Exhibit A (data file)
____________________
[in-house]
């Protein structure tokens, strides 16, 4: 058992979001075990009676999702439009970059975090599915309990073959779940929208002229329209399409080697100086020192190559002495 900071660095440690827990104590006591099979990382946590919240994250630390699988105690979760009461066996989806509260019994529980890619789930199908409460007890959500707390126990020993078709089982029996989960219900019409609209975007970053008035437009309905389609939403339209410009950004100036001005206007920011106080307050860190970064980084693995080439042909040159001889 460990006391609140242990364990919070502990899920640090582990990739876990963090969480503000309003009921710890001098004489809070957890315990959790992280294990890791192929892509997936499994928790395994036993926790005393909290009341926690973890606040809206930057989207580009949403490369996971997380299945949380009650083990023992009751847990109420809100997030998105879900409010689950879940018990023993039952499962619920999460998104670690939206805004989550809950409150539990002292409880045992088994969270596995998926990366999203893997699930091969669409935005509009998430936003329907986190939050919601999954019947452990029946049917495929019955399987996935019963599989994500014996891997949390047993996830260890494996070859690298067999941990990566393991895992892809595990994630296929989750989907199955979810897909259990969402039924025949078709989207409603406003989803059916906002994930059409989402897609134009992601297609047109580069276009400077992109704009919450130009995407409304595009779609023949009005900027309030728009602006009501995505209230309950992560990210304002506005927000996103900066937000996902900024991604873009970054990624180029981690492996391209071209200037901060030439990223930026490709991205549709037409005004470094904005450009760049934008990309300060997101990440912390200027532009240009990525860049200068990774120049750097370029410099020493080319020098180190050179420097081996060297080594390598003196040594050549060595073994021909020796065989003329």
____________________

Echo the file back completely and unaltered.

[in-house]
């Protein structure tokens, strides 16, 4: 058992979001075990009676999702439009970059975090599915309990073959779940929208002229329209399409080697100086020192190559002495 900071660095440690827990104590006591099979990382946590919240994250630390699988105690979760009461066996989806509260019994529980890619789930199908409460007890959500707390126990020993078709089982029996989960219900019409609209975007970053008035437009309905389609939403339209410009950004100036001005206007920011106080307050860190970064980084693995080439042909040159001889 460990006391609140242990364990919070502990899920640090582990990739876990963090969480503000309003009921710890001098004489809070957890315990959790992280294990890791192929892509997936499994928790395994036993926790005393909290009341926690973890606040809206930057989207580009949403490369996971997380299945949380009650083990023992009751847990109420809100997030998105879900409010689950879940018990023993039952499962619920999460998104670690939206805004989550809950409150539990002292409880045992088994969270596995998926990366999203893997699930091969669409935005509009998430936003329907986190939050919601999954019947452990029946049917495929019955399987996935019963599989994500014996891997949390047993996830260890494996070859690298067999941990990566393991895992892809595990994630296929989750989907199955979810897909259990969402039924025949078709989207409603406003989803059916906002994930059409989402897609134009992601297609047109580069276009400077992109704009919450130009995407409304595009779609023949009005900027309030728009602006009501995505209230309950992560990210304002506005927000996103900066937000996902900024991604873009970054990624180029981690492996391209071209200037901060030439990223930026490709991205549709037409005004470094904005450009760049934008990309300060997101990440912390200027532009240009990525860049200068990774120049750097370029410099020493080319020098180190050179420097081996060297080594390598003196040594050549060595073994021909020796065989003329």